[abstract] HAEMATOCRIT CHANGE IN RECREATIONAL SCUBA DIVERS FOLLOWING SINGLE DIVE EXPOSURE

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[abstract] HAEMATOCRIT CHANGE IN RECREATIONAL SCUBA DIVERS FOLLOWING SINGLE DIVE EXPOSURE

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Title: [abstract] HAEMATOCRIT CHANGE IN RECREATIONAL SCUBA DIVERS FOLLOWING SINGLE DIVE EXPOSURE
Author: Williams, ST; Prior, F; Bryson, PJ
Abstract: BACKGROUND: Dehydration, for which haematocrit is a commonly quoted proxy measure, is a common contributor to decompression injuries in recreational scuba divers. Direct evidence for change in haematocrit in response to recreational air diving is scanty, being derived from related findings in saturation and breath-hold diving. This study investigates whether haematocrit change occurs in response to a single scuba dive in conditions typically encountered by recreational scuba divers. MATERIALS AND METHODS: 41 divers ( m=20, f=21 ) were recruited on a tropical reef survey site. Volunteers gave blood relating to a single air dive at mean 2.4 minutes before descent ( range 8 20, SD 3.5 minutes ) and 16.2 minutes after surfacing (range 9 25, SD 3.7 minutes ). Mean maximum dive depth was 13.6 metres ( range 7.4 18.1, SD 3.7 metres ). Water temperature was 30 Celsius with a range of 1 degree over the depths at which the divers operated. Samples were centrifuged on-site and haematocrit measured on a visual plate reader. RESULTS: Paired t-test showed overwhelming evidence (p less than 0.001) of a change in haematocrit, mean pre-dive Ht 0.4132 ( 95percent CI 0.4047 - 0.4217 ), mean post-dive Ht 0.4205 (95percent CI 0.4117 - 0.4294 ). Similarly significant results were found when the sexes were analysed individually. An unplanned finding, although not significant, suggests that despite a prolonged midday rest with rehydration, afternoon divers nonetheless started their dives in a less hydrated state than their morning colleagues. (mean pre-dive haematocrits 0.405 and 0.421 respectively for morning and afternoon divers, independent sample t-test p=0.54). CONCLUSIONS: This study finds a small but significant haemoconcentration associated with tropical recreational scuba diving. The timescale for correction of this change should be the subject of further work and may be of importance in the setting of repetitive same-day scuba diving.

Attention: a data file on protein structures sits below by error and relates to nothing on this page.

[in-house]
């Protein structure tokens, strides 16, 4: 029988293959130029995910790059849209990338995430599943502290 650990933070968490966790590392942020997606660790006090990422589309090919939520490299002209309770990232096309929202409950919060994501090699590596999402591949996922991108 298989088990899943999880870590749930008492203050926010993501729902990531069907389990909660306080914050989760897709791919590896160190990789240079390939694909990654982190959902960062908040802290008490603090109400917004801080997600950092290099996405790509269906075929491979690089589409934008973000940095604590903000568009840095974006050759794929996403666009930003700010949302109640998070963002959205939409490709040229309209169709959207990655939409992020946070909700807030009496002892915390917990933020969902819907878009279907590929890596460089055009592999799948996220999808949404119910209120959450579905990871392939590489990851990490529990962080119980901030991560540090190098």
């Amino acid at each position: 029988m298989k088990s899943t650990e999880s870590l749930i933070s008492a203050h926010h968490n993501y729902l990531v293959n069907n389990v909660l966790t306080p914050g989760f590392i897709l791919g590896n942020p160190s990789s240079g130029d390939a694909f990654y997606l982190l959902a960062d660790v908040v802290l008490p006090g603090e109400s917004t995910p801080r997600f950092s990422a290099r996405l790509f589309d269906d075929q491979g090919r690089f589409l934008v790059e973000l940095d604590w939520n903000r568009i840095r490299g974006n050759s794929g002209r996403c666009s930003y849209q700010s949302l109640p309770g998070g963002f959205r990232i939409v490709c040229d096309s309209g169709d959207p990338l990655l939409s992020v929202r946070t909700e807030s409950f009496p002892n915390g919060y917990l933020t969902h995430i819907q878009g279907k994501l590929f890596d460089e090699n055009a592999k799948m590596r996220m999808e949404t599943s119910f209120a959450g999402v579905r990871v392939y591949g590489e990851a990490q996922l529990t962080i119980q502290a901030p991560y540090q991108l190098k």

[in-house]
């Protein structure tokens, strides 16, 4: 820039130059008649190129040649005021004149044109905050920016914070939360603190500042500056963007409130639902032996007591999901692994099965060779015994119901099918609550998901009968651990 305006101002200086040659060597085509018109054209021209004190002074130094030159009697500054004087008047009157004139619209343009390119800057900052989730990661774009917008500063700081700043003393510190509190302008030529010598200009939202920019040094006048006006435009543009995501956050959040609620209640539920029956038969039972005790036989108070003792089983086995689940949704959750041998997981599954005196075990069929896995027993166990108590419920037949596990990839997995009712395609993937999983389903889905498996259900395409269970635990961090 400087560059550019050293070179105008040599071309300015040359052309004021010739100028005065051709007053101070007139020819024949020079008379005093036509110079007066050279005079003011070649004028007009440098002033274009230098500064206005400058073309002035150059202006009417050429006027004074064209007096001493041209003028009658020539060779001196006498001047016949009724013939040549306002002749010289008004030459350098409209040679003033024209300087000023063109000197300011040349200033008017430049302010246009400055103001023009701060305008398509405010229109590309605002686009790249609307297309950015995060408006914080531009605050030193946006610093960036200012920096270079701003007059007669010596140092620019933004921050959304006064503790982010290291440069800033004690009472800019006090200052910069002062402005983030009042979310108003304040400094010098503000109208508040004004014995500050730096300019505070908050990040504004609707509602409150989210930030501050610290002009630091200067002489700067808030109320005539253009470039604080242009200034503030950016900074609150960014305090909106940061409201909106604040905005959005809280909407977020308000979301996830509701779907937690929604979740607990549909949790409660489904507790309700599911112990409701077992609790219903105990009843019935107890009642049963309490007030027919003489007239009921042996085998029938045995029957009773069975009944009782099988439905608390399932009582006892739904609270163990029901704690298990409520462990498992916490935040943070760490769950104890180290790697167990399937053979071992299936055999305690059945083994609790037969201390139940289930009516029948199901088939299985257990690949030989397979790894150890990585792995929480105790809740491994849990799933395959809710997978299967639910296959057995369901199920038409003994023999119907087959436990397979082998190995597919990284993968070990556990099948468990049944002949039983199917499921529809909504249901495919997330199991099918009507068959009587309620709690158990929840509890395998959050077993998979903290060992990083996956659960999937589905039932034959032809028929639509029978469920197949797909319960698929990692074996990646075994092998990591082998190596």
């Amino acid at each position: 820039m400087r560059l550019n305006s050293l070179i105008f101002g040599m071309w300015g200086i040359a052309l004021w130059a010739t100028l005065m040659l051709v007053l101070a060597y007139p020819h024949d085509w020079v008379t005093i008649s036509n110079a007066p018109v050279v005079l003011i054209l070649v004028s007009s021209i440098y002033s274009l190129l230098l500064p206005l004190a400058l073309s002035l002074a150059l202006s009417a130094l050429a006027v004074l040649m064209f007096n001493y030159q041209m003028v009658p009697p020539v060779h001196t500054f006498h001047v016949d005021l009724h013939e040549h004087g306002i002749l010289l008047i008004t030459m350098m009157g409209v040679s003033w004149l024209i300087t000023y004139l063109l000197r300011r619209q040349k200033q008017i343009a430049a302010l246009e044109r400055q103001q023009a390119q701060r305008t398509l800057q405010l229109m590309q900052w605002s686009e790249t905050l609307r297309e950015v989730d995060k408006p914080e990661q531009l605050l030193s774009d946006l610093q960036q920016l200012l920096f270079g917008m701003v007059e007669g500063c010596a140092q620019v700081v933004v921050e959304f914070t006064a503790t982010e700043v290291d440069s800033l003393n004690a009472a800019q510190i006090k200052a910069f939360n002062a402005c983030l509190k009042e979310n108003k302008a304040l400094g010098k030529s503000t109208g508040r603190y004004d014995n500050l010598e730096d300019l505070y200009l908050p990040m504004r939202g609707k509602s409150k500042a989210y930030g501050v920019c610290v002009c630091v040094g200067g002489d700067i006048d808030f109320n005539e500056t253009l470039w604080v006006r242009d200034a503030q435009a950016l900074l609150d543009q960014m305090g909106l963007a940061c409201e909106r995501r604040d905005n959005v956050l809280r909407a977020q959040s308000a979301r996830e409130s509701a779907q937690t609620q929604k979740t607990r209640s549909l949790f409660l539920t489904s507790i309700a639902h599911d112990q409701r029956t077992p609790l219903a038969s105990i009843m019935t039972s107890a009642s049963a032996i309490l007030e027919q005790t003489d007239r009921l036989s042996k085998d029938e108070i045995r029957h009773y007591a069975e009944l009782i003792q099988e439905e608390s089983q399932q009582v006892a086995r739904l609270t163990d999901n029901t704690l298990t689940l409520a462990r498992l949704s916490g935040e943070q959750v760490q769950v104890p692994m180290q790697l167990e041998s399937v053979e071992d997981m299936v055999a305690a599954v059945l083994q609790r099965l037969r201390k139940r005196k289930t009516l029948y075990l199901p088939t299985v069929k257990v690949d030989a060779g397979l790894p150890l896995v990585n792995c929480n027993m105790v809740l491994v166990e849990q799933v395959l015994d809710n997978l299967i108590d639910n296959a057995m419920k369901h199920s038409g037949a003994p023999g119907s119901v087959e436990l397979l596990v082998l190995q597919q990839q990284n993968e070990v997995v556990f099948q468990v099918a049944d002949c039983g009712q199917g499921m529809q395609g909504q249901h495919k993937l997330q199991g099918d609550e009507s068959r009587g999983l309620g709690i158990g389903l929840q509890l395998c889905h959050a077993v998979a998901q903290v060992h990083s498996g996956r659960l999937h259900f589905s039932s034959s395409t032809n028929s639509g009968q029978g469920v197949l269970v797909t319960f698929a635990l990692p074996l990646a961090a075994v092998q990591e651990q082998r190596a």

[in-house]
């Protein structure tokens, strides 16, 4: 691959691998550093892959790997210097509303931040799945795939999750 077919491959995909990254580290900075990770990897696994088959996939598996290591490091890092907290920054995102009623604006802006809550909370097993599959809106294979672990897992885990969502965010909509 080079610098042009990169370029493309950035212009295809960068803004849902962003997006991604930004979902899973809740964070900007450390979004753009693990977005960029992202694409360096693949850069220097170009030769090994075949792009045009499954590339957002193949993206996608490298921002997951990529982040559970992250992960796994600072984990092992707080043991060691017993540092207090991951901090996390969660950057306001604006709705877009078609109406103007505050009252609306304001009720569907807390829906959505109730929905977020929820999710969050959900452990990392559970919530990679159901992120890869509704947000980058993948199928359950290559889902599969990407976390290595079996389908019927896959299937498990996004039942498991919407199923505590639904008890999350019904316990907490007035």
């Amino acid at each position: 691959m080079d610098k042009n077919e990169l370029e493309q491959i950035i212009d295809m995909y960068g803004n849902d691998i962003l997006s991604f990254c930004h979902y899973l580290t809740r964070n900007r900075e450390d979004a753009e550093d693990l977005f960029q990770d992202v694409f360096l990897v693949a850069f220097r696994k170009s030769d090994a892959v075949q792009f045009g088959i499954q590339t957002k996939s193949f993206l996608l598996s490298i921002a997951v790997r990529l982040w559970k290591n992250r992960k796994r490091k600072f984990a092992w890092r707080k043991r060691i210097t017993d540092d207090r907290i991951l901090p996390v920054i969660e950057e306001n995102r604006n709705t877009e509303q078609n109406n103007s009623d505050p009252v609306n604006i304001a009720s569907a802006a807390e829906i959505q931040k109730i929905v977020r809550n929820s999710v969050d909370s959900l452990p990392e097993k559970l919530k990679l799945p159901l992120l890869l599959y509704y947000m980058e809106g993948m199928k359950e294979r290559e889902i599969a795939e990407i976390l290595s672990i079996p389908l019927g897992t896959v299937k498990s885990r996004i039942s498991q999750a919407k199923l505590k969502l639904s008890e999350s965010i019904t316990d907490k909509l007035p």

Description: Undersea and Hyperbaric Medical Society, Inc. (http://www.uhms.org )
URI: http://archive.rubicon-foundation.org/1691
Date: 2005

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  • UHMS Meeting Abstracts
    This is a collection of the published abstracts from the Undersea and Hyperbaric Medical Society (UHMS) annual meetings.

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